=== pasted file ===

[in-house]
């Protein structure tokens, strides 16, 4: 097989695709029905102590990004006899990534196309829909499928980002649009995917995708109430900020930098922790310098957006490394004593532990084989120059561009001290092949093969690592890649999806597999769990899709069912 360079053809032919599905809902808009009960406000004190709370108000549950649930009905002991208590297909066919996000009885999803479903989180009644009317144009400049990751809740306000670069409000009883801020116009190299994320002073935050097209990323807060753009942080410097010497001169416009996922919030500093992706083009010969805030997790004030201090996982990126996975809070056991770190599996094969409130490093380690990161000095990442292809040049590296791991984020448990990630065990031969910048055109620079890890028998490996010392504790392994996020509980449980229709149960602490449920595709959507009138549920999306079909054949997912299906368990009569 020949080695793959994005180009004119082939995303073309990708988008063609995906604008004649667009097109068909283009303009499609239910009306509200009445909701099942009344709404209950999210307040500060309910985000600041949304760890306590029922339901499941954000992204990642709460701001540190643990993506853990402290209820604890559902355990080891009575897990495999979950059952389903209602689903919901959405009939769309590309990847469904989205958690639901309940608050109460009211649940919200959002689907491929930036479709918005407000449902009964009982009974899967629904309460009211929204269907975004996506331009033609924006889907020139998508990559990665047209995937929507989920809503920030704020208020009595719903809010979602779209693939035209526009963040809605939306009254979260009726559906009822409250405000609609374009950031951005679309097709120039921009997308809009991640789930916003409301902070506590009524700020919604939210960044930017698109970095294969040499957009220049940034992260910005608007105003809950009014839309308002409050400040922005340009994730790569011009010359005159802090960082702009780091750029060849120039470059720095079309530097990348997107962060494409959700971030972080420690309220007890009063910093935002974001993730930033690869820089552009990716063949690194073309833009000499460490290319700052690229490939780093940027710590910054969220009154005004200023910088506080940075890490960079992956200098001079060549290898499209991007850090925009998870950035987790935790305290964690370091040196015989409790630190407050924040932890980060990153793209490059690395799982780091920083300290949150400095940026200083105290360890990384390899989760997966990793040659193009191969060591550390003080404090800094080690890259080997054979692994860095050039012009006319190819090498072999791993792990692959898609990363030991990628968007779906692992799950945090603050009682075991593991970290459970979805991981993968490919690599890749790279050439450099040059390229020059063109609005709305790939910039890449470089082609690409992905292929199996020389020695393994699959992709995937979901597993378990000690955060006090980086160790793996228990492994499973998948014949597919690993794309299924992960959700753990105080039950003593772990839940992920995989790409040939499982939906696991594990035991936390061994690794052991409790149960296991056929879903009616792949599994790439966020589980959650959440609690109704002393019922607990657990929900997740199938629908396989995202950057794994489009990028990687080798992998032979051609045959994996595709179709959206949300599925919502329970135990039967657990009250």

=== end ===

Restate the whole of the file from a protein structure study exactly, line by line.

[in-house]
């Protein structure tokens, strides 16, 4: 097989695709029905102590990004006899990534196309829909499928980002649009995917995708109430900020930098922790310098957006490394004593532990084989120059561009001290092949093969690592890649999806597999769990899709069912 360079053809032919599905809902808009009960406000004190709370108000549950649930009905002991208590297909066919996000009885999803479903989180009644009317144009400049990751809740306000670069409000009883801020116009190299994320002073935050097209990323807060753009942080410097010497001169416009996922919030500093992706083009010969805030997790004030201090996982990126996975809070056991770190599996094969409130490093380690990161000095990442292809040049590296791991984020448990990630065990031969910048055109620079890890028998490996010392504790392994996020509980449980229709149960602490449920595709959507009138549920999306079909054949997912299906368990009569 020949080695793959994005180009004119082939995303073309990708988008063609995906604008004649667009097109068909283009303009499609239910009306509200009445909701099942009344709404209950999210307040500060309910985000600041949304760890306590029922339901499941954000992204990642709460701001540190643990993506853990402290209820604890559902355990080891009575897990495999979950059952389903209602689903919901959405009939769309590309990847469904989205958690639901309940608050109460009211649940919200959002689907491929930036479709918005407000449902009964009982009974899967629904309460009211929204269907975004996506331009033609924006889907020139998508990559990665047209995937929507989920809503920030704020208020009595719903809010979602779209693939035209526009963040809605939306009254979260009726559906009822409250405000609609374009950031951005679309097709120039921009997308809009991640789930916003409301902070506590009524700020919604939210960044930017698109970095294969040499957009220049940034992260910005608007105003809950009014839309308002409050400040922005340009994730790569011009010359005159802090960082702009780091750029060849120039470059720095079309530097990348997107962060494409959700971030972080420690309220007890009063910093935002974001993730930033690869820089552009990716063949690194073309833009000499460490290319700052690229490939780093940027710590910054969220009154005004200023910088506080940075890490960079992956200098001079060549290898499209991007850090925009998870950035987790935790305290964690370091040196015989409790630190407050924040932890980060990153793209490059690395799982780091920083300290949150400095940026200083105290360890990384390899989760997966990793040659193009191969060591550390003080404090800094080690890259080997054979692994860095050039012009006319190819090498072999791993792990692959898609990363030991990628968007779906692992799950945090603050009682075991593991970290459970979805991981993968490919690599890749790279050439450099040059390229020059063109609005709305790939910039890449470089082609690409992905292929199996020389020695393994699959992709995937979901597993378990000690955060006090980086160790793996228990492994499973998948014949597919690993794309299924992960959700753990105080039950003593772990839940992920995989790409040939499982939906696991594990035991936390061994690794052991409790149960296991056929879903009616792949599994790439966020589980959650959440609690109704002393019922607990657990929900997740199938629908396989995202950057794994489009990028990687080798992998032979051609045959994996595709179709959206949300599925919502329970135990039967657990009250």